Psychotropic medication

Psychotropic medication includes some of the most commonly prescribed medication in the the world. This article will cover the types of medication you will tend to encounter, important side effects, monitoring and emergencies.

Mood disorders

When initiating patients on anti-depressant medication it is important to follow them up within 2 weeks. This is because one of the earliest benefits is an increased motivation, which can paradoxically increase the risk of suicide.

  • SSRIs (selective serotonin reuptake inhibitors) e.g. sertraline, citalopram, fluoxetine (1st line in <18), paroxetine
  • SNRIs (serotonin noradrenaline reuptake inhibitors) e.g. venlafaxine, duloxetine
  • NaSSA (noradrenergic and specific serotonergic antidepressant) e.g. mirtazapine
  • TCAs (tricyclic antidepressants) e.g. amitriptyline, gabapentin – these are not recommended to be used due to risk in overdose.
Screenshot 2022 01 24 at 19.47.29

NB: antidepressants are also indicated in anxiety and eating disorders.

  • Indication: bipolar affective disorder (BPAD), severe depression
  • Forms: lithium carbonate or citrate
  • MOA: not fully understood – permeates voltage-gated Na+ ATPase channels
  • Has a very narrow therapeutic index (0.4-1.0mmol/L) so must prescribe by same brand and form, and advise on regulating hydration status
  • ADRs:
    • Common: metallic taste, GI upset, fine tremor, polydipsia, polyuria
    • Notable: weight gain, acne, hypothyroidism, nephrogenic diabetes insidious, hypercalcaemia (due to increased PTH)
    • Serious: arrhythmia (T wave flattening), risk of toxicity
  • Monitoring:
    • Baseline: ECG, blood tests (FBC, U&Es, LFTs, TFTs, bone profile)
    • Serum lithium: take level 12 hours after dose – 1 week after initiation/dose change then weekly till stable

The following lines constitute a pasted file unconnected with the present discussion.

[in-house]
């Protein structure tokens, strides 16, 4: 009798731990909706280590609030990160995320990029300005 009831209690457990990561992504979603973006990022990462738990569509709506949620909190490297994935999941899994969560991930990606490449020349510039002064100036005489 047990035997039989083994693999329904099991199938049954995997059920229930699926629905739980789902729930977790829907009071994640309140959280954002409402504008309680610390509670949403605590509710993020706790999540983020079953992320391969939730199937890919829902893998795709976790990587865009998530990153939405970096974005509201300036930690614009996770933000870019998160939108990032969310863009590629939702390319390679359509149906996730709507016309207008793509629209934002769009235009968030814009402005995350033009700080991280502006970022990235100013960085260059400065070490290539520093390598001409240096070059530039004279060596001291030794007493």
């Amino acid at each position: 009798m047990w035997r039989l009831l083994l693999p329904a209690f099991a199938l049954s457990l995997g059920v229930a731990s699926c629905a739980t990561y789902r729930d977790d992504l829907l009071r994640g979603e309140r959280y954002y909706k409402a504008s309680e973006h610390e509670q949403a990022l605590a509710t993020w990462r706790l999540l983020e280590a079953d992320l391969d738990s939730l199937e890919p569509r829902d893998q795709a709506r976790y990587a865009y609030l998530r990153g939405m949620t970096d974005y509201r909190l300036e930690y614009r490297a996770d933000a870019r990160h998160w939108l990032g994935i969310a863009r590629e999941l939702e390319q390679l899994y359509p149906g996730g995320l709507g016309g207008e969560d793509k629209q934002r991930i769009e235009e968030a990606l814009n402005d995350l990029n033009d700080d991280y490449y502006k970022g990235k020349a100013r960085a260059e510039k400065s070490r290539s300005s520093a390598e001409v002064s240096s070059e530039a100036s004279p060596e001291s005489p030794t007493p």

• 6 monthly: U&Es, TFTs, bone profile
Other mood stabilisers
  • Semisodium valproate:
    • Used for manic episodes of BPAD
    • ADRs: GI upset, weight gain, hepatotoxicity, acute pancreatitis
    • Teratogenic – neural tube defects
  • Carbamazepine:
    • Used for rapid cycling BPAD
    • ADRs: GI upset, agranulocytosis, SIADH, Stevens-Johnson syndrome
  • Lamotrigine:
    • Used for depressive episodes associated with BPAD
    • ADRs: GI upset, fatigue, blurred vision, Stevens-Johnson syndrome
    • Teratogenic – oral cleft defects


  • 1st gen ‘typical‘: haloperidol, zuclopenthixol, chlorpromazine
  • 2nd gen ‘atypical‘: olanzapine, risperidone, quetiapine, clozapine
  • 3rd gen ‘atypical‘: aripiprazole
  • Common: GI upset, sedation, postural hypotension
  • Notable: metabolic disturbance (weight gain, dyslipidemia), sexual dysfunction (hyperprolactinemia), extrapyramidal side effects
  • Serious: QT prolongation, decreased seizure threshold, neuroleptic malignant syndrome

‘Atypical’ antipsychotics have a higher affinity for 5-HT2A receptors and a lower affinity for D2-like (dopamine) receptors making extrapyramidal side effects milder and therefore being the preferred agent. Aripiprazole is considered a 3rd-gen atypical antipsychotic as it is a newer drug and a partial D2 agonist, so tends to have the least side effects.

What are the extrapyramidal side effects (EPSEs)?